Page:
This Collection gathers accounts of scholarly work exploring the connections among literature, science, and the arts in the long 18th century. Click Get Involved if you would like to contribute to this Collection.
On April 22, a vast cohort of scientists and their allies descended on Washington to take part in the DC March for Science. Researchers and educators, academics and civilians, town and gown, stood together to “express their fealty to reason, data, and, above all, the scientific method,” as a recent New Yorker article put it. Striking back at a Administration that has openly denied scientific consensus on issues such as climate change, even going so far as to purge scientific data from government servers, scientists marched against what seems to many like a sudden and shocking politicization of science. It’s like its 1676 all over again.
Longitude was a hot topic in eighteenth-century Britain. “Looking for the Longitude” brings together a series of images and commentaries to consider how people experienced the longitude debate in eighteenth-century London.
What the Abyssinian Liar Can Tell us about True Stories: Knowledge, Skepticism, and James Bruce’s Travels to Discover the Source of the Nile
In 1773, James Bruce of Kinnaird returned to Europe after a decade of travel and study in North East Africa and Abyssinia (present-day Ethiopia). Initially, the knowledge he brought back with him was favorably received by notable figures like the great naturalist the Comte de Buffon, Pope Clement XIV, King Louis XV, and Dr. Charles Burney, ethnomusicologist, composer, and father of author Frances Burney. But as time went on, the public began to grow suspicious of some of his stories, such as his claims that he had eaten lion meat with a tribe in North Africa or that Abyssinian soldiers cut steaks from the rumps of live cows, then stitched the cows up again and sent them out to pasture.
Disasters permeate the daily news and saturate our consciousness. This, as Marie-Hélène Huet proposes in a new book, is the way of the modern world.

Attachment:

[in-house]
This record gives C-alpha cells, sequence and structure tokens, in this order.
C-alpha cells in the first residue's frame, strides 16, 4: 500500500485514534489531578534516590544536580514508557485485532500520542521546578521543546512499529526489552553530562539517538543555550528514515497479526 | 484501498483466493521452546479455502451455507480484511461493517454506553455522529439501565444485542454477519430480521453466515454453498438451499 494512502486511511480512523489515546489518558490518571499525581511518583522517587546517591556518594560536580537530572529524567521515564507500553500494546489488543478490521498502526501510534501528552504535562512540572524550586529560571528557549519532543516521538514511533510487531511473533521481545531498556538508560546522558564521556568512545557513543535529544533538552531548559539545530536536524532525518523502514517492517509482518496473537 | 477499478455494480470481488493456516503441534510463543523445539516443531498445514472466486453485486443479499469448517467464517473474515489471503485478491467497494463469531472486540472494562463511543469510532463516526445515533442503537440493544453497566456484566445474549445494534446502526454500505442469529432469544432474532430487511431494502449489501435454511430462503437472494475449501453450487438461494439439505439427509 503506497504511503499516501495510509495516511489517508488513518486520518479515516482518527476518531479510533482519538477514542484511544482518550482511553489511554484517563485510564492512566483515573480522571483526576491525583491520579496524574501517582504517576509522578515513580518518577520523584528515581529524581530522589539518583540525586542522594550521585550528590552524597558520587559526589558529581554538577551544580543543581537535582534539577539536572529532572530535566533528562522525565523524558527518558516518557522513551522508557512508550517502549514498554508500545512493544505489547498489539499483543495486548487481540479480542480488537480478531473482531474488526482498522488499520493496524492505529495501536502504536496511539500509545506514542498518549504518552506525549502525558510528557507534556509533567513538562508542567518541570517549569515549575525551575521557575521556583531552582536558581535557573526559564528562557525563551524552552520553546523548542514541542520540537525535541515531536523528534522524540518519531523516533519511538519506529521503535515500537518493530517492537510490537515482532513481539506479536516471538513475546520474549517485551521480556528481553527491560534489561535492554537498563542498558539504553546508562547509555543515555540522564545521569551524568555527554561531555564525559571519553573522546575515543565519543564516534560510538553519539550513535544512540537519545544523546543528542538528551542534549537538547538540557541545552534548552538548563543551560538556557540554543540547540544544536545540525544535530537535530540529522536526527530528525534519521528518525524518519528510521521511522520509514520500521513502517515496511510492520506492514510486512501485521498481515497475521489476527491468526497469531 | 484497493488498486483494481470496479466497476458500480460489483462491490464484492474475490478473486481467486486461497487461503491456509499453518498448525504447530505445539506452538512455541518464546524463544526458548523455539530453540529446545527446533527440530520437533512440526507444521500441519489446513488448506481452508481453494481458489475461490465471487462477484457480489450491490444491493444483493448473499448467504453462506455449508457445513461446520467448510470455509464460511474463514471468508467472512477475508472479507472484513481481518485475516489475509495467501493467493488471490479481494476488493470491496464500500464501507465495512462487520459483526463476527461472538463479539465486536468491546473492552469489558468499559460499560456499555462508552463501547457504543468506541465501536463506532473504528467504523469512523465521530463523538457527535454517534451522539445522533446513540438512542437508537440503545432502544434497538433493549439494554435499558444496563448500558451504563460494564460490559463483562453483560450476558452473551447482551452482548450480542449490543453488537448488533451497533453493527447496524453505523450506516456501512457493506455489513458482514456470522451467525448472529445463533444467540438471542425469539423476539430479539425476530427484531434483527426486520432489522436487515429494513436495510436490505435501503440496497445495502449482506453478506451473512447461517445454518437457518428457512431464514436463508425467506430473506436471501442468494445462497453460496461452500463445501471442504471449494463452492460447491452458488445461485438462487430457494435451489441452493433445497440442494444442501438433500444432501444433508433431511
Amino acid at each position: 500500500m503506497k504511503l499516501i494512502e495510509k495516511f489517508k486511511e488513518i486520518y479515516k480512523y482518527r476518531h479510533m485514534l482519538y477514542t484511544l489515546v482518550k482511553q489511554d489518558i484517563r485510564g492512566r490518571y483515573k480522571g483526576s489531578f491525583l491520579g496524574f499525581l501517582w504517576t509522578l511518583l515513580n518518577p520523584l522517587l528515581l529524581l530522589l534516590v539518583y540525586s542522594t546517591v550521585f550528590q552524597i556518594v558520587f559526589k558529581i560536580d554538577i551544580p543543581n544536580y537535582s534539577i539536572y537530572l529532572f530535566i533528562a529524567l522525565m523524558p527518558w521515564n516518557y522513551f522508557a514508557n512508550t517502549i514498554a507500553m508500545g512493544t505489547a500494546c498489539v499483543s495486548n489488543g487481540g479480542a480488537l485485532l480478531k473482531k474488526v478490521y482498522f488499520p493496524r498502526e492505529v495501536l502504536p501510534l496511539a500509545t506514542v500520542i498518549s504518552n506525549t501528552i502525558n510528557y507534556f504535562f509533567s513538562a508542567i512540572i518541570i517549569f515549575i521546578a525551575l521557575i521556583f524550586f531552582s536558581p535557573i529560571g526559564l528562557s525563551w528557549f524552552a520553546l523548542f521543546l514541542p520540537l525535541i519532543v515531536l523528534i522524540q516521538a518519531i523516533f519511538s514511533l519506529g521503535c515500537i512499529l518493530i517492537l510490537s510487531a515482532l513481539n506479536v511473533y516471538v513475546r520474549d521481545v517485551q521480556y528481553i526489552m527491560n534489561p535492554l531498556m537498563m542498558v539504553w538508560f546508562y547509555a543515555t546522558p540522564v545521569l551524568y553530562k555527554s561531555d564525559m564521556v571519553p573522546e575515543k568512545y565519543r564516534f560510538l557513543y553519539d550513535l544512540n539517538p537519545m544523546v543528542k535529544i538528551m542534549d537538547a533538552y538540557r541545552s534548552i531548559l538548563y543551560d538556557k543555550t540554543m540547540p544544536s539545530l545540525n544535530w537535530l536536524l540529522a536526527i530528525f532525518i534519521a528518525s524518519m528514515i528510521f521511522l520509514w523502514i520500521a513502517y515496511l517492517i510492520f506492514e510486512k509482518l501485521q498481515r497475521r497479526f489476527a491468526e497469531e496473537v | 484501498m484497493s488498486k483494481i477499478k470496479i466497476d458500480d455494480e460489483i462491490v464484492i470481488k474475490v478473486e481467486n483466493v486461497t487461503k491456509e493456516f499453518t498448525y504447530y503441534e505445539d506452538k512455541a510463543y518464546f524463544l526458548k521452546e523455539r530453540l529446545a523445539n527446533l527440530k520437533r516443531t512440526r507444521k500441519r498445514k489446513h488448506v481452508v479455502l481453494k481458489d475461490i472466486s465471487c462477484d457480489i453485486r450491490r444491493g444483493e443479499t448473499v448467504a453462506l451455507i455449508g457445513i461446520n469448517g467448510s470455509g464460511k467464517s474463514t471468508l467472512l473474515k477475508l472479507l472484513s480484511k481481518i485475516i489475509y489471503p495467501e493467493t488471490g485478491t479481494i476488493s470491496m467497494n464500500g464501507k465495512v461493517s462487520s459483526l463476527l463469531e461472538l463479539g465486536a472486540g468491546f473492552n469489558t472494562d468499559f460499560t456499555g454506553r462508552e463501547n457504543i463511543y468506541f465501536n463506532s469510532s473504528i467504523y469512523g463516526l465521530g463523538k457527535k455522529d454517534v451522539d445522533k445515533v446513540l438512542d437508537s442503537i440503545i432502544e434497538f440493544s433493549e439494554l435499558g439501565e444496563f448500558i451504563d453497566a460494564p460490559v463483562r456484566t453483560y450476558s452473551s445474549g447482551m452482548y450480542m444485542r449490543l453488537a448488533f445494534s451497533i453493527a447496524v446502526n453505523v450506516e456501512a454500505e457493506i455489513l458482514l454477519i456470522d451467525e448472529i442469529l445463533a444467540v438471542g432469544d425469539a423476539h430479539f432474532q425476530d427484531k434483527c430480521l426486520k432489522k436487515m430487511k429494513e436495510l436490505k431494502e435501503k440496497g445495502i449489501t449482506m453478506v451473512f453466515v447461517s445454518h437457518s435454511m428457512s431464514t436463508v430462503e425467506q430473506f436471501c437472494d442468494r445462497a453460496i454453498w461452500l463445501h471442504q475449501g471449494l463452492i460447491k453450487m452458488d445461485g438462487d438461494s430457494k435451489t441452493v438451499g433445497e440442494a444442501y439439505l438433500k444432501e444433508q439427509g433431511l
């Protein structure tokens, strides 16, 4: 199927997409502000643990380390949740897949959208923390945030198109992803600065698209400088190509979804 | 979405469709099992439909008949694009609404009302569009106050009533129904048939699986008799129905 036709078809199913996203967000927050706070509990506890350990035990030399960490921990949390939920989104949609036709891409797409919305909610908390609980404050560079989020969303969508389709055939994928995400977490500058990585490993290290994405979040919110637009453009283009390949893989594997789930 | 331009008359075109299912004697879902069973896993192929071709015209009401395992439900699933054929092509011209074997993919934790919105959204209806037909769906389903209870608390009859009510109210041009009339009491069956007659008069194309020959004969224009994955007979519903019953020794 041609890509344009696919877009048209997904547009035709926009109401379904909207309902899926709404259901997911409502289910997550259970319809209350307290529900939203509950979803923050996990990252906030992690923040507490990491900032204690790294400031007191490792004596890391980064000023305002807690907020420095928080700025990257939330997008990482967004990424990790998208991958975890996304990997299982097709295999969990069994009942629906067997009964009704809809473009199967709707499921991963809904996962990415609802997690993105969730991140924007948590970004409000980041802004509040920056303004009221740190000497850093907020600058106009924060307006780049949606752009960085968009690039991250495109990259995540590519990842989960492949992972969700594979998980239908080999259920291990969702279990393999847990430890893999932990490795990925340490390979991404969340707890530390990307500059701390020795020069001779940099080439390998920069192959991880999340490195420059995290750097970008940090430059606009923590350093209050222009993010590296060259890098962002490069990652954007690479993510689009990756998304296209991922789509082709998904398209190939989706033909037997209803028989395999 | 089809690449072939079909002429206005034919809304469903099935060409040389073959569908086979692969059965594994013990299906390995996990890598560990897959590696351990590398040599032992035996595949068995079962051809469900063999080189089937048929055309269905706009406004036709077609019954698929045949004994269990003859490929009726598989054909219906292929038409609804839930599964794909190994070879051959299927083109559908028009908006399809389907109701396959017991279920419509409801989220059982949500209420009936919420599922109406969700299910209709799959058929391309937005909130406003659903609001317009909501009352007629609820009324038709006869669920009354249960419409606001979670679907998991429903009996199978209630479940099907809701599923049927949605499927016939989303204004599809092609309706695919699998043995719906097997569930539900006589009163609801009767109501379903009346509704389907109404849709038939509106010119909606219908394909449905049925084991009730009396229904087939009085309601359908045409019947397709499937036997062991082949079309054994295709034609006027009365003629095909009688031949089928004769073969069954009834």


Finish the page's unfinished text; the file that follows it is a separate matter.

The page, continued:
“An Unknown Arc into the Future”: An Interview with Daniel Lewis, Curator of Beautiful Science: Ideas that Changed the World
Megan Gallagher interviews Daniel Lewis, Curator of the Huntington Library’s exhibit, entitled Beautiful Science: Ideas that Changed the World.
We might have grown skeptical about our cultural legacy, but it is quite natural for us to assume that our own cognitive theories are the latest word when compared with those of our predecessors. Yet in some areas, the questions we are now asking are not too different from those posed some two-three centuries ago, if not earlier.
The physical garden was to Sir William Temple and other Epicureans a reflection of one’s mental landscape, and in the best of all possible worlds, one would stay in the garden–a position that Voltaire would later and more famously endorse in Candide. Like seventeenth-century definitions of wit, Temple’s philosophy of the garden expresses a balance of judgment and fancy, those gendered faculties of the mind, and an appropriate blend of reason and passion. The act of gardening for Temple was the practice of freeing the self from the disordered passions, unavoidable but capable of being subdued like wild weeds. One needs only a patch of earth, a shovel, and a life of the mind.
In mid-October 1784, two major London newspapers dedicated the poems that were a regular feature on their final page to a set of comic meditations on a unique fashion trend that had developed shortly after the first-ever human flight in England the month before.
Thomas Willis (1621-1675) thought there were two equal and opposite impulses at work when a person blushed, a modest retreat and an aggressive advance. In his book on mimicry, Dazzled and Deceived (2009), Peter Forbes has argued that all systems…